One of the most important factors for a successful M&A transaction is a quick integration of the acquired business into the purchaser’s organisation. However, post-closing disputes between seller and purchaser arise constantly and distract the attention of purchaser’s management from the integration of the acquired business. Such disputes comprise damages claims in connection with guarantees and warranties but frequently relate to completion accounts issues.

Completion accounts issues arise because most share and purchase agreements (SPA) contain purchase price adjustment clauses. Such clauses are based on key ratios like net asset value (i.e., total assets less total liabilities), working capital (i.e., current assets less current liabilities) or on earnings figures (e.g., earnings before interest and taxes). An adjustment of the purchase price is triggered by the deviation of the respective ratios or figures determined on the basis of the completed accounts as per the closing date and the ratios and figures as stipulated in the SPA as per the signing date, unless the changes are below a so-called de-minimis threshold.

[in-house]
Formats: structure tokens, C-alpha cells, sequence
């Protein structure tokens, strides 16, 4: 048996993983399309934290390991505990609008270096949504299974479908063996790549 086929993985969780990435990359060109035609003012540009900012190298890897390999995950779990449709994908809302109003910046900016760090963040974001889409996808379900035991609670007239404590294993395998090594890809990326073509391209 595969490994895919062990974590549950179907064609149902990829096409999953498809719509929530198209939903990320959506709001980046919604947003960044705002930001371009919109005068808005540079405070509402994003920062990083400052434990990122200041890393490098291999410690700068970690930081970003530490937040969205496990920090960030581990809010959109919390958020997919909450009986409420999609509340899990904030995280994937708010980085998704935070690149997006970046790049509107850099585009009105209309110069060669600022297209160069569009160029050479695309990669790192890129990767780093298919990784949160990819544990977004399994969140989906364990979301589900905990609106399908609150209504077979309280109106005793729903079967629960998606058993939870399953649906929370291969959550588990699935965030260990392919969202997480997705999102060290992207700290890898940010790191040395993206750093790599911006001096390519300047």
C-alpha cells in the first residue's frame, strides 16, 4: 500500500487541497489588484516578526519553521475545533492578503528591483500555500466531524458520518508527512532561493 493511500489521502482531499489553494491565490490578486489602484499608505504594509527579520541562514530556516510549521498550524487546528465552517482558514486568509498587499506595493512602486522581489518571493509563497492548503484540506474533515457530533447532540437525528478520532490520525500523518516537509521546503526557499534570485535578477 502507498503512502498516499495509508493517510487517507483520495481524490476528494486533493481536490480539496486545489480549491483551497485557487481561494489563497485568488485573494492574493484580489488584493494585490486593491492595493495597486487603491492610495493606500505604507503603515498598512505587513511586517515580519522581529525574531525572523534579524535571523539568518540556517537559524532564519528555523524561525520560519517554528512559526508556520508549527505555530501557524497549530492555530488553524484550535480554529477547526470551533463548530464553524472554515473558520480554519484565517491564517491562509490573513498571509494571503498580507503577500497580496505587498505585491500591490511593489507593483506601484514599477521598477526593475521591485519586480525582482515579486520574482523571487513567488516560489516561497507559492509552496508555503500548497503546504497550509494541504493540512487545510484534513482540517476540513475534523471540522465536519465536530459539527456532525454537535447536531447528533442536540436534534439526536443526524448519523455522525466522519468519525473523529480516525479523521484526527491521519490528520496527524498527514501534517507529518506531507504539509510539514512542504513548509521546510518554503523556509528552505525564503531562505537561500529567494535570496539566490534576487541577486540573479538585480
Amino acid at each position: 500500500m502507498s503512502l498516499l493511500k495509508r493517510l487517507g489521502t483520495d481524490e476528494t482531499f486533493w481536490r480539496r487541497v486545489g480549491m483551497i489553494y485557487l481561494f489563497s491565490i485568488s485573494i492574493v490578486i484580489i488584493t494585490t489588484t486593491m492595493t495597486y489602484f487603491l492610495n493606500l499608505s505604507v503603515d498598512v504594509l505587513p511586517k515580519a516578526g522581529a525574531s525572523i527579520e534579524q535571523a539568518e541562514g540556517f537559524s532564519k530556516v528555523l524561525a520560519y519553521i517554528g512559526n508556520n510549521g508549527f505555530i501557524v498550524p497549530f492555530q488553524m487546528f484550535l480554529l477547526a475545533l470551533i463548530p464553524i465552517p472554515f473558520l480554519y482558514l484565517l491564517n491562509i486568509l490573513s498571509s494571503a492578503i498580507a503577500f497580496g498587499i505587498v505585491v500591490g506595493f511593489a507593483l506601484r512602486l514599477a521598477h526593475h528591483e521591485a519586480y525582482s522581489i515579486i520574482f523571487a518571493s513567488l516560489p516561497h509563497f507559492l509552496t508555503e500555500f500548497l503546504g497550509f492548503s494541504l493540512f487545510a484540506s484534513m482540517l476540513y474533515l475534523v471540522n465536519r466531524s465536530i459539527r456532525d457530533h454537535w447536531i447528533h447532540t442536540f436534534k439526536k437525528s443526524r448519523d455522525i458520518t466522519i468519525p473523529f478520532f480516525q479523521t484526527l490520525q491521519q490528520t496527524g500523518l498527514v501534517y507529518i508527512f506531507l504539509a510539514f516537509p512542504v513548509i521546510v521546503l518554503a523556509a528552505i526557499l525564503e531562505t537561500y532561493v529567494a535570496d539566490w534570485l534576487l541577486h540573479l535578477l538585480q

Purchase price adjustment clauses are used to account for changes between signing and closing. The purchase price is usually negotiated as per the signing date based on the latest annual financial statements, recent pro-forma statements and on information obtained as a result of due diligence. However, because the transaction is closed a couple of months after signing, the accounts of the acquired business may be impacted in multiple ways leading to a deviation from the accounts anticipated as per the signing date. Therefore, the net asset value, working capital or the respective earnings figure may be higher or lower than agreed to in the SPA.

Jan-Mar 2013 issue

PricewaterhouseCoopers AG